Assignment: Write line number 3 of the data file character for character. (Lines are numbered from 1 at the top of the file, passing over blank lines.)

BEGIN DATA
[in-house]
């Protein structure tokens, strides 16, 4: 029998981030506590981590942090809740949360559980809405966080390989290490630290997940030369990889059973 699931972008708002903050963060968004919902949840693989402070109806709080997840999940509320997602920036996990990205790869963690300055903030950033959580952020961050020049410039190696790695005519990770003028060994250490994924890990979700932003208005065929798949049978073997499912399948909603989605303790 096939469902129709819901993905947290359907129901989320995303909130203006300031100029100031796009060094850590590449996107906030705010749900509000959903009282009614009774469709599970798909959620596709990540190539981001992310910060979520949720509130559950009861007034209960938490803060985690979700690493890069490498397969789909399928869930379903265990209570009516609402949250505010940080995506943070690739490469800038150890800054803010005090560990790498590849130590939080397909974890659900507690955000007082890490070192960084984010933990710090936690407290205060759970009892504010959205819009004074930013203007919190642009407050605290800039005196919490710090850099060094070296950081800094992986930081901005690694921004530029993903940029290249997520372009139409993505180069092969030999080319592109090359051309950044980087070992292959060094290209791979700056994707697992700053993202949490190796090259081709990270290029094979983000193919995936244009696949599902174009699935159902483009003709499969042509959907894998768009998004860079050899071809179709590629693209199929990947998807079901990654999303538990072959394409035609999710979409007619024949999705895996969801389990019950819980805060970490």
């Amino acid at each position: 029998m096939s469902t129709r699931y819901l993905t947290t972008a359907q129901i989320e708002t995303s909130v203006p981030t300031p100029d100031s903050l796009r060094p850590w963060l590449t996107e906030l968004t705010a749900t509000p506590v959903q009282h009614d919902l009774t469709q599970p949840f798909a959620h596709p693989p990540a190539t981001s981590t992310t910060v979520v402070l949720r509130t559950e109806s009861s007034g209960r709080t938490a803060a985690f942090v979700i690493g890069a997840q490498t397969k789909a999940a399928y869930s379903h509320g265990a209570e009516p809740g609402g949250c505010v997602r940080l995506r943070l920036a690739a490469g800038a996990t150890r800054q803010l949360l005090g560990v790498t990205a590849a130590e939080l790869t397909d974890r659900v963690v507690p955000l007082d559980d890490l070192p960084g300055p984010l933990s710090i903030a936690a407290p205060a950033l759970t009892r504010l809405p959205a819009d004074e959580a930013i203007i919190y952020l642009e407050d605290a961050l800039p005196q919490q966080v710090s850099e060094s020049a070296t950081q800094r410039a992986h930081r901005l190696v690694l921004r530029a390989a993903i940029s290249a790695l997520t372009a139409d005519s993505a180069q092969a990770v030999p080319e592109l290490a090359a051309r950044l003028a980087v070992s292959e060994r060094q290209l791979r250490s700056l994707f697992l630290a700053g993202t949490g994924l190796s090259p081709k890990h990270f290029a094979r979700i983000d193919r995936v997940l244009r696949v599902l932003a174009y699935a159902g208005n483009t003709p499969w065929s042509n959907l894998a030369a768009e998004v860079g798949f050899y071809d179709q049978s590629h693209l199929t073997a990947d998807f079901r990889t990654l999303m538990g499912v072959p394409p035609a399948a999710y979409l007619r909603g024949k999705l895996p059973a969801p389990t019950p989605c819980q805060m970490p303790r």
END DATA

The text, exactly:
């Amino acid at each position: 029998m096939s469902t129709r699931y819901l993905t947290t972008a359907q129901i989320e708002t995303s909130v203006p981030t300031p100029d100031s903050l796009r060094p850590w963060l590449t996107e906030l968004t705010a749900t509000p506590v959903q009282h009614d919902l009774t469709q599970p949840f798909a959620h596709p693989p990540a190539t981001s981590t992310t910060v979520v402070l949720r509130t559950e109806s009861s007034g209960r709080t938490a803060a985690f942090v979700i690493g890069a997840q490498t397969k789909a999940a399928y869930s379903h509320g265990a209570e009516p809740g609402g949250c505010v997602r940080l995506r943070l920036a690739a490469g800038a996990t150890r800054q803010l949360l005090g560990v790498t990205a590849a130590e939080l790869t397909d974890r659900v963690v507690p955000l007082d559980d890490l070192p960084g300055p984010l933990s710090i903030a936690a407290p205060a950033l759970t009892r504010l809405p959205a819009d004074e959580a930013i203007i919190y952020l642009e407050d605290a961050l800039p005196q919490q966080v710090s850099e060094s020049a070296t950081q800094r410039a992986h930081r901005l190696v690694l921004r530029a390989a993903i940029s290249a790695l997520t372009a139409d005519s993505a180069q092969a990770v030999p080319e592109l290490a090359a051309r950044l003028a980087v070992s292959e060994r060094q290209l791979r250490s700056l994707f697992l630290a700053g993202t949490g994924l190796s090259p081709k890990h990270f290029a094979r979700i983000d193919r995936v997940l244009r696949v599902l932003a174009y699935a159902g208005n483009t003709p499969w065929s042509n959907l894998a030369a768009e998004v860079g798949f050899y071809d179709q049978s590629h693209l199929t073997a990947d998807f079901r990889t990654l999303m538990g499912v072959p394409p035609a399948a999710y979409l007619r909603g024949k999705l895996p059973a969801p389990t019950p989605c819980q805060m970490p303790r």